Ig Nobel Prizes bring the wackiness once again

It’s once again the time of year for rewarding some of the most truly remarkable efforts in various fields of science and other research. And no, I don’t mean the Nobel Prizes. I mean the Ig Nobel Prizes.

Now in their 20th year, the prizes are awarded by the magazine Annals of Improbable Research. Unlike the Nobel prizes, the Ig Nobels can and often do reward efforts from previous years that have only just come to the judges’ attention. And rather than marking advancements in human achievement, they recognize projects that “cannot and should not be repeated.” In most, if not all cases, the apparent wackiness of the study does not detract from some genuinely useful findings.

This year’s winners in full:

Biology: A study documenting the sexual behavior of fruit bats, showing that they engage in fellatio to extend the period of intercourse. (Winners:  Libiao Zhang, Min Tan, Guangjian Zhu, Jianping Ye, Tiyu Hong, Shanyi Zhou, Shuyi Zhang and Gareth Jones)

Chemistry: A 2000 experiment involving deliberately releasing oil and gas off the coast of Norway to simulate an accidental underwater rupture, research that has become particularly relevant this year. (Winners: Eric Adams of MIT, Scott Socolofsky of Texas A&M University, Stephen Masutani of the University of Hawaii, and BP)

Economics: “The executives and directors of Goldman Sachs, AIG, Lehman Brothers, Bear Stearns, Merrill Lynch, and Magnetar for creating and promoting new ways to invest money — ways that maximize financial gain and minimize financial risk for the world economy, or for a portion thereof.”

Engineering: A technique using a remote control helicopter to collect whale mucus. (Winners: Karina Acevedo-Whitehouse, Agnes Rocha-Gosselin and Diane Gendron.)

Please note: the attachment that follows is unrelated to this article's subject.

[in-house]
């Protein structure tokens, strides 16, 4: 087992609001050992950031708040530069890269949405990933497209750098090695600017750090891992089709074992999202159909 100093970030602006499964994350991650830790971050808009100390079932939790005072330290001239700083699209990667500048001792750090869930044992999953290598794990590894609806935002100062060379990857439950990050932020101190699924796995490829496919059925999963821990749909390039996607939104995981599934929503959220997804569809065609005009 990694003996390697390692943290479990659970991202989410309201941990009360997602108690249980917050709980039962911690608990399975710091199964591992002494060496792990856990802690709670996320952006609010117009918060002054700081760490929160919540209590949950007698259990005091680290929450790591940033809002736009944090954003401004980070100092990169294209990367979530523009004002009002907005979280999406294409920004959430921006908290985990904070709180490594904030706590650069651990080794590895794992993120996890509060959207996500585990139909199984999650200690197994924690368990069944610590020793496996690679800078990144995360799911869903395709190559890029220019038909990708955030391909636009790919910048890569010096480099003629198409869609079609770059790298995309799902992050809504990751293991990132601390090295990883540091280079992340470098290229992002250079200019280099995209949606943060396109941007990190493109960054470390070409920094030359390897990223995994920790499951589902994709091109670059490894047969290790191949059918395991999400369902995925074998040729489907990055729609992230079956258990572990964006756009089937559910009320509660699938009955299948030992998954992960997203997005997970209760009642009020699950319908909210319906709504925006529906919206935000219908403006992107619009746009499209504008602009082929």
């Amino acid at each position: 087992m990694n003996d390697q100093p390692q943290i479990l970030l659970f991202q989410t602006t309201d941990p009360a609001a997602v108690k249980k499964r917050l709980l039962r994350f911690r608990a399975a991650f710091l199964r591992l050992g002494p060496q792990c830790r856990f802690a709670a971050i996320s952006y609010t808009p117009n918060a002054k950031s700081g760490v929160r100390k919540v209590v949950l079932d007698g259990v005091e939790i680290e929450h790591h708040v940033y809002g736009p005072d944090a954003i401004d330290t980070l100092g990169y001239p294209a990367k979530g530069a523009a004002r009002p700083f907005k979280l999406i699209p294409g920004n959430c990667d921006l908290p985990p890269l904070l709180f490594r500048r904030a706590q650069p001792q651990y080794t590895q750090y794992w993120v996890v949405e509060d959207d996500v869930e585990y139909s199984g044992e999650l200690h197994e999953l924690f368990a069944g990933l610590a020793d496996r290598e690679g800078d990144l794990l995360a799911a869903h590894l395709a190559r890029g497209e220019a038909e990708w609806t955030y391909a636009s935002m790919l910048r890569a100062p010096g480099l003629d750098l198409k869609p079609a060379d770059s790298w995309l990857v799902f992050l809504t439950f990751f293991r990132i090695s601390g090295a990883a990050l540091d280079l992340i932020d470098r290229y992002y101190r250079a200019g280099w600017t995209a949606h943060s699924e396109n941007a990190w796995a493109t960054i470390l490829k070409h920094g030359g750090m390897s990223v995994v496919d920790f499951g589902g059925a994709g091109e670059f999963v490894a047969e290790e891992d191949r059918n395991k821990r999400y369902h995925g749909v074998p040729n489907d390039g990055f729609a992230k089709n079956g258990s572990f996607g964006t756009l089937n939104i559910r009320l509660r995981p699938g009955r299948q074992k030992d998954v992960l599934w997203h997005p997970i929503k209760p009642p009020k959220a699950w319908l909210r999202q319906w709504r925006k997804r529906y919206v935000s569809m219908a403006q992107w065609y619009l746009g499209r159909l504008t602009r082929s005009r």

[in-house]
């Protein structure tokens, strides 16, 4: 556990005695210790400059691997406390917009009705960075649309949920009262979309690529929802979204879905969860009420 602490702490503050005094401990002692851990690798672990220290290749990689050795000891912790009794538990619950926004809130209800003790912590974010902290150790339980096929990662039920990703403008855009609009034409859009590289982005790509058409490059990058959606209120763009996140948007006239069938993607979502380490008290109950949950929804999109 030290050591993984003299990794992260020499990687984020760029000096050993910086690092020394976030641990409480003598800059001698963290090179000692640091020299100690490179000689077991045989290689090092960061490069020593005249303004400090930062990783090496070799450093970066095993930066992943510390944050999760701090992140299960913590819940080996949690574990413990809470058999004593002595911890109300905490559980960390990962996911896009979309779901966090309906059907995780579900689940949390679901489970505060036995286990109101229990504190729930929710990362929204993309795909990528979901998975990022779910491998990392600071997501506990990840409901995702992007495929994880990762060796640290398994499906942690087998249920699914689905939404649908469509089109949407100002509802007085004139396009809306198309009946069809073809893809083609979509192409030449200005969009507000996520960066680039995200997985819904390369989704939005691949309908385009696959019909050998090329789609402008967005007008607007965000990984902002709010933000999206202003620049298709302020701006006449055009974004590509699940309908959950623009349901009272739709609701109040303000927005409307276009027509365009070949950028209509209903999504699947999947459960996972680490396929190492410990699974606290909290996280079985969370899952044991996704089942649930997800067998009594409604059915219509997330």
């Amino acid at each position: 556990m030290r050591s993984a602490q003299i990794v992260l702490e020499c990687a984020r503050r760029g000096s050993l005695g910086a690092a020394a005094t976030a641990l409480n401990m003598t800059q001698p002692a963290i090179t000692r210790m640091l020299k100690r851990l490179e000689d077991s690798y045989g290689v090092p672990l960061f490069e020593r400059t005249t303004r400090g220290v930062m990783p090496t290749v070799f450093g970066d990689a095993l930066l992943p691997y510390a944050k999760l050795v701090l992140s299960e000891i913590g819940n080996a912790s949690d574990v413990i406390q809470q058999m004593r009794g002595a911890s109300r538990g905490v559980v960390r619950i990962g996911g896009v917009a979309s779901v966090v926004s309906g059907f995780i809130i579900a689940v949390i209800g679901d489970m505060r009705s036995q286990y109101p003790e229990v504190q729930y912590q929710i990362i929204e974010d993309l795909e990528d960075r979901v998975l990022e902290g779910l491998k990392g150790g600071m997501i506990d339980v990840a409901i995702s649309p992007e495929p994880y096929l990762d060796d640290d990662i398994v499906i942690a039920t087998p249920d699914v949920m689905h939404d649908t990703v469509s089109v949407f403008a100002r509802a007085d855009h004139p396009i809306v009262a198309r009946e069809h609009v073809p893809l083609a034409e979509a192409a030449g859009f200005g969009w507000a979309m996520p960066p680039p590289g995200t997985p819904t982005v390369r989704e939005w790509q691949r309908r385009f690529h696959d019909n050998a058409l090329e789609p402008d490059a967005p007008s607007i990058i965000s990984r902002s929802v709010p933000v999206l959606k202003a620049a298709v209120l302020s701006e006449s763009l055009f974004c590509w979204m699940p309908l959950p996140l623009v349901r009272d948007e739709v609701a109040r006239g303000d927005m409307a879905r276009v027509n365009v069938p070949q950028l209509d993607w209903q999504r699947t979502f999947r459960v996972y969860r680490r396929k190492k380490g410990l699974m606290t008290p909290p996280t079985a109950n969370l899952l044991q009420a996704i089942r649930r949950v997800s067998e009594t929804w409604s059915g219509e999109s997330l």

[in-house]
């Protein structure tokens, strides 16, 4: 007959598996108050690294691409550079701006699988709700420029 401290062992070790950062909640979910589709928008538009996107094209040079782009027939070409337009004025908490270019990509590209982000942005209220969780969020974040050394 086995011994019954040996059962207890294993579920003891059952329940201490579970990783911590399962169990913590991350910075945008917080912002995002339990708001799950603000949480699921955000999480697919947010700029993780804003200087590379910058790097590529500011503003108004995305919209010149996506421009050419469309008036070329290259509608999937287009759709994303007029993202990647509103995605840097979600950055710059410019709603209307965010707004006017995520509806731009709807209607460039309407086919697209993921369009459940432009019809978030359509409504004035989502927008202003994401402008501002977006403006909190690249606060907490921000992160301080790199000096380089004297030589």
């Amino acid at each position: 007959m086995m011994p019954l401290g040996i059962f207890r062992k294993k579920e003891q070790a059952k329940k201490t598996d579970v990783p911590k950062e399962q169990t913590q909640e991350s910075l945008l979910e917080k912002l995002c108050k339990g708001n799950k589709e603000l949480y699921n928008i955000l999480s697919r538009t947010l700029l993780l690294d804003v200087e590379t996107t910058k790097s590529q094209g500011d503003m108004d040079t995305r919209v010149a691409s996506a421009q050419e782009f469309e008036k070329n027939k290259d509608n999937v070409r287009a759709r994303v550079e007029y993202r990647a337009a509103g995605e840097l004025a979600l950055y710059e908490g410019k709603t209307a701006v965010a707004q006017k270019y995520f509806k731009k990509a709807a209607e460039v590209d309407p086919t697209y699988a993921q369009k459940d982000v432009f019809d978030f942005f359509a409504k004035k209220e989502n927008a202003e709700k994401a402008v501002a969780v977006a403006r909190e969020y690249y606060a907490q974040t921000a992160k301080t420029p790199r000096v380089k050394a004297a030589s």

Management: A mathematical study showing that organizations could improve efficiency by promoting staff at random. (Winners: Alessandro Pluchino, Andrea Rapisarda, and Cesare Garofalo.)

Medicine: A study showing that the thrills of a rollercoaster could ease asthma.  (Winners: Simon Rietveld and Ilja van Beest.

Peace: A study showing that swearing out loud helps people decrease their perceived pain. (Winners: Richard Stephens, John Atkins, and Andrew Kingston)

Physics: A study showing that wearing socks on the outside of shoes makes you less likely to fall over on icy days. (Winners: Lianne Parkin, Sheila Williams, and Patricia Priest)

Public Health: A 1967 study showing that beards are bad news in labs because they attract microbes. (Winners: Manuel S. Barbeito, Charles T. Mathews, and Larry A. Taylor)

Transportation: A study of the expansion of slime mold to find the most efficient way of expanding a railroad network. (Winners: Atsushi Tero, Seiji Takagi, Tetsu Saigusa, Kentaro Ito, Dan P. Bebber, Mark D. Fricker, Kenji Yumiki, Ryo Kobayashi, Toshiyuki Nakagaki)

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